Massachusetts Seeking To Stop Taxpayer Funded Abortions


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Grace Carr Reporter
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Pro-life activists have started a petition asking Massachusetts to change its abortion laws, giving women on Medicaid the right to received state-funded abortions, the Boston Globe reported Sunday.

The Hyde Amendment, which doesn’t allow tax dollars in some states to pay for abortions, doesn’t apply in Massachusetts, causing taxpayers to fund abortions and fueling cause for the petition.

Initially filed with the attorney general’s office June 29, the petition requires the signatures of at least 10 registered voters by Aug. 2 in order for a constitutional amendment to be considered on the 2020 ballot, according to Wicked Local. After meeting the initial threshold of signatures, the bill’s sponsors are now looking to capture as much attention as possible before August.

Proponents of the bill hope that, if the law is reversed, the state’s representatives will be able to affect whether the state would or would not fund abortions, according to the Boston Globe. They say that the bill will at least begin a discussion about a law — which defines abortion as “the knowing destruction of the life of an unborn child” — that hasn’t been debated since its genesis in 1981.

“You can’t really discuss it with your legislators because they have their hands tied,” said Thomas Harvey, an attorney and chairman of the Alliance to Stop Taxpayer Funded Abortions ballot campaign. “It’s got to be made, in my view, a political issue and right now, it’s not.”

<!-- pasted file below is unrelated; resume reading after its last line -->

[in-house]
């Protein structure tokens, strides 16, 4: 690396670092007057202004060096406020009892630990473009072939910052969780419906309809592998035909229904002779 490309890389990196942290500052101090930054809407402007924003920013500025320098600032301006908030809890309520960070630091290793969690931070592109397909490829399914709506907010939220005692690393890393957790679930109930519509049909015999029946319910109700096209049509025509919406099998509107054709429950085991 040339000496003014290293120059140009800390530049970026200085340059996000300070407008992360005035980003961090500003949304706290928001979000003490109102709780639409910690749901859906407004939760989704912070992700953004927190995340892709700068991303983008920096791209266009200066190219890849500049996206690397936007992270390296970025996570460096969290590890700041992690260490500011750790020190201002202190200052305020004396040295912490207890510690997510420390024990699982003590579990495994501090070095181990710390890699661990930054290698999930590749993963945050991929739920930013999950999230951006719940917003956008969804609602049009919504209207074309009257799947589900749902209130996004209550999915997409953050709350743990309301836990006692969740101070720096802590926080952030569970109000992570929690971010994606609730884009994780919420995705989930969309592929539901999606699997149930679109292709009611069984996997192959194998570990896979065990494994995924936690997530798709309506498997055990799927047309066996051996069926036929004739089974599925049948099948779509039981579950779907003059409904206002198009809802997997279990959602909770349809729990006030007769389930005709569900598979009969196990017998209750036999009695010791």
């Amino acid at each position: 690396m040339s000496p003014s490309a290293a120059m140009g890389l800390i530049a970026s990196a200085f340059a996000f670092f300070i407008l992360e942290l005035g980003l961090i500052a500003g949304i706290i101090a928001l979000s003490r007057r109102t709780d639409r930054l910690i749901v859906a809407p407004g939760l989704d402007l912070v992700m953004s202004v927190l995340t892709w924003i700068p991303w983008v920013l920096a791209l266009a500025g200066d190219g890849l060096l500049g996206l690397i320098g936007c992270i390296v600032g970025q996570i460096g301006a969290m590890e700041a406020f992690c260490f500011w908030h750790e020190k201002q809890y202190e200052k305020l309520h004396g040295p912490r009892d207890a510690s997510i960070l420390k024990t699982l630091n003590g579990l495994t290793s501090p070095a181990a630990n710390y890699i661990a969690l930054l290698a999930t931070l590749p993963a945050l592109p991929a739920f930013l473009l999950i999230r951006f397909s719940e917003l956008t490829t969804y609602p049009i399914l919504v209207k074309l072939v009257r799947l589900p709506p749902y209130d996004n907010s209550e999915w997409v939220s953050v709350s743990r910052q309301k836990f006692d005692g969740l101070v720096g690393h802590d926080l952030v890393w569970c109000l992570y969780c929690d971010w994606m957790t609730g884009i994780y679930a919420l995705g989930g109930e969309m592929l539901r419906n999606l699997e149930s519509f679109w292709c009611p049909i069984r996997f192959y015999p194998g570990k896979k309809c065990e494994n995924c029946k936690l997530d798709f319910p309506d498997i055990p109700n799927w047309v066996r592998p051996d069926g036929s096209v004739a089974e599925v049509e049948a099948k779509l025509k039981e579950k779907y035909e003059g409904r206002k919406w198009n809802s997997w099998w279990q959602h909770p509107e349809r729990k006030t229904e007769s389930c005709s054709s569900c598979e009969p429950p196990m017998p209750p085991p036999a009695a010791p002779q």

“Why are we spending our tax dollars on that?” said state Rep. James Lyons Jr., one of the bill’s sponsors. “We’re trying to do is just bring an awareness to what’s going on in Massachusetts,” he added, pointing out that most people in Massachusetts don’t realize tax dollars pay for abortions.

Others are opposed to the bill and allege that the Hyde Amendment — which blocks federal dollars from paying for abortions except in cases of rape, incest or saving the mother’s life — is already discriminatory enough by making it harder for poor women to get abortions.

“Every woman — regardless of her ZIP code — should have the ability to make decisions about her health and abortion without barriers,” Tricia Wajda, director of communications for the Planned Parenthood League of Massachusetts, said in an email. “Prohibiting state funding for abortion for Medicaid-eligible women renders the right to an abortion illusory.”

The bill argues that “nothing in this Constitution requires the public funding of abortion,” and therefore seeks to introduce new legislation that will ensure it doesn’t do so.

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